• Networks for Learning.  Just as the Internet and Google have changed the way we do research and discover new information, universities are really the snail mail version of networks for learning.  The interplay of teaching, research and service was created to feed the needs of the university community for the information and experimentation needed to teach and practice the scientific method evolved over time.  Digital information access and pace of change in both volume of information and its application are creating a new culture of learning that is continuous and always changing and democratized. Our universities must find ways to stay relevant in this new culture for learning.  The cold, hard truth is that the best schools for new technology, applied science, learning today may be in start-ups, in the military, in business driven by competitive threats and disruptive change.  The culture of learning these organizations is essential to survive the ruthless Darwinian process of consolidation and disintermediation.   These new sponsors for learning are finding that while they want access to the brightest minds at our universities, they cannot tolerate its cost, rigidness, slower pace of change and lack of adequate preparation of future employees it turns out as graduates.
  • Digital Learning.  In California the budget cuts have made it difficult for students to get the required classes they need to complete their degree programs.  Rather than focus on limited capacity traditional classroom settings why not use the same type of digital learning solutions that business has used to train employees.  These solutions are scalable so that students can progress at their own pace and structured to allow self-testing so each student discovers the parts of the class curriculum they ‘don’t get’ and then go back over that material until they can successfully complete the course examination.  U.S. Department of Education has studied the effectiveness of online compared to traditional classroom education finds that students performed better in online courses but those that blended online and face-to-face instruction produced the best results because students spent more time-on-task, had more control over their own learning and allowed greater opportunities for personal growth and reflection. This solution is also being used in remote or isolated countries lacking in the infrastructure and technology their workers need.  Why don’t we use is more?
  • Blending Digital Lifestyles with Digital Work StylesIn a world long past we used to have apprenticeships to teach students their craft and pass on the wisdom of generations of craftsmen.  Internships today are a far cry from the apprenticeships of the past, but the concept is still a valid and valuable one. Technology can make education more relevant to the digital lives we lead and the use of technology in our work places can give new life to the apprenticeship of the future that is part of our new digital culture of learning. If universities partnered with business and other employers we could create a more seamless pathway between formal education and the lifelong learning that is essential given the rapid pace of technology change we face.  One example where this is being attempted is the Open University in the UK.  Its degree programs are deliberately focused on just such blending.  Such blending creates potential well beyond improving the quality of university education, the partnering enables companies to continue to leverage the expertise, research and teaching skills of the university to train and retrain employees through more collaborative relationships.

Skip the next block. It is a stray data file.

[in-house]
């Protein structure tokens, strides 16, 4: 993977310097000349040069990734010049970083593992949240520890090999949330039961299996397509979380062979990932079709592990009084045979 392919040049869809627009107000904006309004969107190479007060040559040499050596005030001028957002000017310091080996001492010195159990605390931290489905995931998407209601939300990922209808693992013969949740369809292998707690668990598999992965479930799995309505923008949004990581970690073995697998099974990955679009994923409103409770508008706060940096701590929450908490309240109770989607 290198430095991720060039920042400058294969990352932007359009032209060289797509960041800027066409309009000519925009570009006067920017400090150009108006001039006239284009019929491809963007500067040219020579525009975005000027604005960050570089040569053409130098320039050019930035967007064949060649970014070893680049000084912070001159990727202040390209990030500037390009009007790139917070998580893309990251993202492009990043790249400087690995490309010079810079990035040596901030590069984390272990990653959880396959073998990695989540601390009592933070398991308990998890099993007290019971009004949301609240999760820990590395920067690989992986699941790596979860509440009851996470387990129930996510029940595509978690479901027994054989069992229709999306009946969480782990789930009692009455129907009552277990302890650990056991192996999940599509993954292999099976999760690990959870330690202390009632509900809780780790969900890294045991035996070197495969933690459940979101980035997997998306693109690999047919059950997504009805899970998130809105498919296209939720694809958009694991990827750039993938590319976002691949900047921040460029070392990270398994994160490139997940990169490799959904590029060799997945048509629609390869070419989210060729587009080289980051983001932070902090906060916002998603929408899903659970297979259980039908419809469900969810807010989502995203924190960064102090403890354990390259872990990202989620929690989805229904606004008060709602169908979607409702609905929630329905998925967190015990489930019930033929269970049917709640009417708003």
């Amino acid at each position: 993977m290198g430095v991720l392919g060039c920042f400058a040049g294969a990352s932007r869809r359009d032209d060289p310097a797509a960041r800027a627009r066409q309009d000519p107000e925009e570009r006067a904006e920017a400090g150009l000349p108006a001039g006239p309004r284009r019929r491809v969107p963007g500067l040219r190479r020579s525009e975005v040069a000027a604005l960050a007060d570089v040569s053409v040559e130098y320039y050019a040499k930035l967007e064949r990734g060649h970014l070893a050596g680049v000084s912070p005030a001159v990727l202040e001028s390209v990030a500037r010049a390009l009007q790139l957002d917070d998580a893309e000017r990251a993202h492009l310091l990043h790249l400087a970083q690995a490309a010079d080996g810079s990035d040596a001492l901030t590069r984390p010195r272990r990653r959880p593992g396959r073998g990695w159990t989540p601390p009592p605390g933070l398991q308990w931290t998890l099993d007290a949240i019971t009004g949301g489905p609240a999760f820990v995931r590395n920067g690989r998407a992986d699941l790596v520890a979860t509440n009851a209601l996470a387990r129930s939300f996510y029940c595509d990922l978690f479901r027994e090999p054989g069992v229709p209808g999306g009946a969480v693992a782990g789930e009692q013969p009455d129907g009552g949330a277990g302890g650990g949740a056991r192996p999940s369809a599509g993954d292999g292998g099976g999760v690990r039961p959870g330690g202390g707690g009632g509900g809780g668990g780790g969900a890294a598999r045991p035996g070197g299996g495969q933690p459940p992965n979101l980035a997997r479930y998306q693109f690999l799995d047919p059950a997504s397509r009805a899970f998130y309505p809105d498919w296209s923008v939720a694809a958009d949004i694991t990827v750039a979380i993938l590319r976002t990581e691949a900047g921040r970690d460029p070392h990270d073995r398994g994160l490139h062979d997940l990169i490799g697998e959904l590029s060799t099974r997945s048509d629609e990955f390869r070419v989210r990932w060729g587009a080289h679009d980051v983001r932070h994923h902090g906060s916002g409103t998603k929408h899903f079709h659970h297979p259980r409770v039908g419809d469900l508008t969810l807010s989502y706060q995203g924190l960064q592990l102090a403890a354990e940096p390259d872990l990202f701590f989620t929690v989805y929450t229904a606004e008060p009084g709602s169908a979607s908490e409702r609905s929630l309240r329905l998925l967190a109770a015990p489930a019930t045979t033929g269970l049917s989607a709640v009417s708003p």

These disruptive change concepts are at work today throughout our business and social life.  We celebrate them when they make our life easier, our business more competitive and profitable, but we have not insisted that our institutions of education from k-12 to graduate schools also adapt to make the most cost effective contribution they can to scalable growth in our economy for the future.

When will we realize that it is not necessary to waste so much money to support an increasingly ineffective and unsustainable process of educating our children and future work force when this new culture of digital learning, collaboration, and focus on essential skills development.  Disruptive technology will change more than the way we train students and our workforce for the future, its biggest contribution will be to upset the political deals, budget plans, and tenured professor protections that get in the way of progress in its ruthless, fearless, and insatiable process of change.